Hello, world.  Nice to meet you.  I like riding bikes, if you didn’t know that already.

Bluebonnets and cheese…

However, I like riding bikes a lot less when it’s really cold and windy.  I’ve done plenty of that riding training for Ironman Texas, and I have no issues heading out on my bike into the cold, or into the wind, but both at the same time kind of sucks.

Last year, hardening the eff up was kind of a point of pride and helped me make the jump to the Ironman distance on the bike (which was the discipline I needed the most work on, endurance-wise).  Honestly, it also helped me when Ironman day came and we had 20-30 mph winds on an exposed toll road.  However, this year, I’m training for sprint triathlons, which translates to racing for approximately 40 minutes (vs 7 hours) on my time trial bike.  Then, later this year, I will be training for an approximately 3 hour ride in hot and humid conditions.

So, there was nothing that riding 43 miles in the feels-like-30s and super windy conditions would benefit me, besides the excuse to eat some junk food along the way at aid stations and after (which would probably sabotage my weight loss efforts – I can negate that calorie burn in one aid station full of cookies and PB pretzels).  So, instead of doing any of that, we stayed home.  This is my third DNS over the last 9 years, and the other two were because my knee was so injured I could barely walk.  There was no choice in the matter for the previous two.  On first blush, I figured I should woman the eff up and go.

However, the more I thought about it, the more I realized I should probably miss the start line for things more often than I have.  In this case, for very little gain, I would be subjecting myself to illness (cold and windy riding for hours) and injury (always the risk of it riding outside, but in a group of thousands of other riders it amplifies).  When I signed up, I was super looking forward to it IN SPITE of it not being specific training, and was ok taking a break from hammering the bike to go have a beautiful morning riding outside and supporting the Rosedale school.  When the enjoyment part was removed with the crappy weather, I realized I was still supporting the school with my entry fee and decided that a trainer ride in my living room would be a much better idea.  And that was that.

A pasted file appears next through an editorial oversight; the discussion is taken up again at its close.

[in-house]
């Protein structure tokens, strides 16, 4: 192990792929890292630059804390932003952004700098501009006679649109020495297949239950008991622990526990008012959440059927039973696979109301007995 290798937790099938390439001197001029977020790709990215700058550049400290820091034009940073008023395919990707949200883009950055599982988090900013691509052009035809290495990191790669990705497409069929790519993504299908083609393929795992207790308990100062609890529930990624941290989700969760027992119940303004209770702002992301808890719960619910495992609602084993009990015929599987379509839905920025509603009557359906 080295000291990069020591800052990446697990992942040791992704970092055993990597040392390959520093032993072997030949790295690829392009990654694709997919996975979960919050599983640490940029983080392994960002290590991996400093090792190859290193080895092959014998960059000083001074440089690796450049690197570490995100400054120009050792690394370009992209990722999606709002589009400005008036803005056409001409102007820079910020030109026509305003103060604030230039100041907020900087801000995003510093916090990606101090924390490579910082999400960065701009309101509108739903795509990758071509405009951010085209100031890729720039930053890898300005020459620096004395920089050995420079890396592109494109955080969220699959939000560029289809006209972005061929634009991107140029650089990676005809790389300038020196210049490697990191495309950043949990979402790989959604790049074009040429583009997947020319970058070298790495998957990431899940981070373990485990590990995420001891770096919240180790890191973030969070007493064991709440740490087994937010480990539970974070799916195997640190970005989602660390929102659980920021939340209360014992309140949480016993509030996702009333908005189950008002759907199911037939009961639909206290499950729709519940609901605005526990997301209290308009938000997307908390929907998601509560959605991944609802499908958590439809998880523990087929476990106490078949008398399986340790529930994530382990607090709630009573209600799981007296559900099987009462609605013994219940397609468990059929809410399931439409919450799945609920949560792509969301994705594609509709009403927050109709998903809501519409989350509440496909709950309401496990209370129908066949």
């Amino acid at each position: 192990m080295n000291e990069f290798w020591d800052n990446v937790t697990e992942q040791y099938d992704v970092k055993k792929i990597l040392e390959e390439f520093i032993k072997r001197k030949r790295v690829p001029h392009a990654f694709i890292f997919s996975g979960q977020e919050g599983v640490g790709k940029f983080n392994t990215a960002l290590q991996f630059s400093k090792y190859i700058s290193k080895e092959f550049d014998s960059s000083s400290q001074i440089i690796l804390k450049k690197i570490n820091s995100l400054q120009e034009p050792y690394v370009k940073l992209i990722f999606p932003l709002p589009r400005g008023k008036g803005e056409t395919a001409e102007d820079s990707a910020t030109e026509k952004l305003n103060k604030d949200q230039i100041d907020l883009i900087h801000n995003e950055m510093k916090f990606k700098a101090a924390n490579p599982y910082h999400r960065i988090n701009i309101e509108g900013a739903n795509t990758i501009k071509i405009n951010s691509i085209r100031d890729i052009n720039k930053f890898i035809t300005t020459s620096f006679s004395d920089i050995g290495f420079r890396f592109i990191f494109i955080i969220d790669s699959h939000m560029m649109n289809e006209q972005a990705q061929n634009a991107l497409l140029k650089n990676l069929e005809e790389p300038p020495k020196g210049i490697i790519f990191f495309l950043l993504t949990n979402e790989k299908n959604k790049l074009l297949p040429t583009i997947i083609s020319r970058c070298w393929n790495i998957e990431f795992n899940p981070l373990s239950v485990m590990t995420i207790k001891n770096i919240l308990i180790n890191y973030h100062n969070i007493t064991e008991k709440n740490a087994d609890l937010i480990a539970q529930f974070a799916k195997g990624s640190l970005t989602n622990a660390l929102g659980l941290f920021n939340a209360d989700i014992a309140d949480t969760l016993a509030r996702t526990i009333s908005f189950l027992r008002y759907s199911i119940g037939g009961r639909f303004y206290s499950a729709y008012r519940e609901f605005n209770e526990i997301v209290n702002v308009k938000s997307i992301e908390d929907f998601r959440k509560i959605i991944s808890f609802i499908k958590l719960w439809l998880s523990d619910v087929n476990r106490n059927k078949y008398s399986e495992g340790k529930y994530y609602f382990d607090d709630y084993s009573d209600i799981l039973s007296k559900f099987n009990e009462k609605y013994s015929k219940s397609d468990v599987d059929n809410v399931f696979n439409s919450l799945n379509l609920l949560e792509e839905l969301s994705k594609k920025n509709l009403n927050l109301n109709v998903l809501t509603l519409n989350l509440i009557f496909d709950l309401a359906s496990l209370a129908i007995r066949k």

We don’t want to get here.  We want to keep a reserve of give-a-crap.

I hate giving up, but I had to put it in perspective.  Seven days previous to that would-be ride, my body and mind produced a PR and a first place.  Four days after that, my body and mind ran 8:58 pace (30 seconds better than I raced at) off a challenging bike.  These breakthroughs are coming around for a few reasons, I believe:

  1.  My body (and mind) are strong enough, finally.  Those two months of weighted squats and throwing kettlebells and working the posterior chain and my upper body finally feeling stable enough to be comfortable in aero position and my arms and hips gaining enough flexibility to start approximating a runners stride instead of the marathon shuffle -these things are starting to pay off.  And, I’ll give credit to a little bit of mental work as well.  Figuring out how to get out of my own way and let my body do what it can do without judgement or limitations has been a 2018 focus.
  2. My body (and mind) are RESTED enough to do this kind of thing.  I have learned in life that for me to be successful, I have to walk the line between “we are what we repeatedly do” and “I have a finite-amount-of-give-a-crap”.  If I ask myself to HTFU constantly, and for things that don’t matter, I end up becoming the girl who cried wolf and I won’t show up when the chips are down.  If I give myself a pass on the things that don’t matter, I’m more likely to show up to the things that are more important.  Then again, if I shy away from HTFU moments entirely, I tend to continue to avoid them.  Like I said, it’s about walking that line.

Go ahead and pretend this is a selfie of me in the cold and wind riding outside.  I won’t tell anyone if you won’t.

So, I skipped a charity ride (apparently a lot of other folks went outside at 7am, said NOPE, and did the same as well) and life went on.  I had a nice relaxing weekend at home and then in my sleep on Sunday morning, I decided to shove one side of my ribs two inches higher and spent the day spasming in pain.  That was super fun.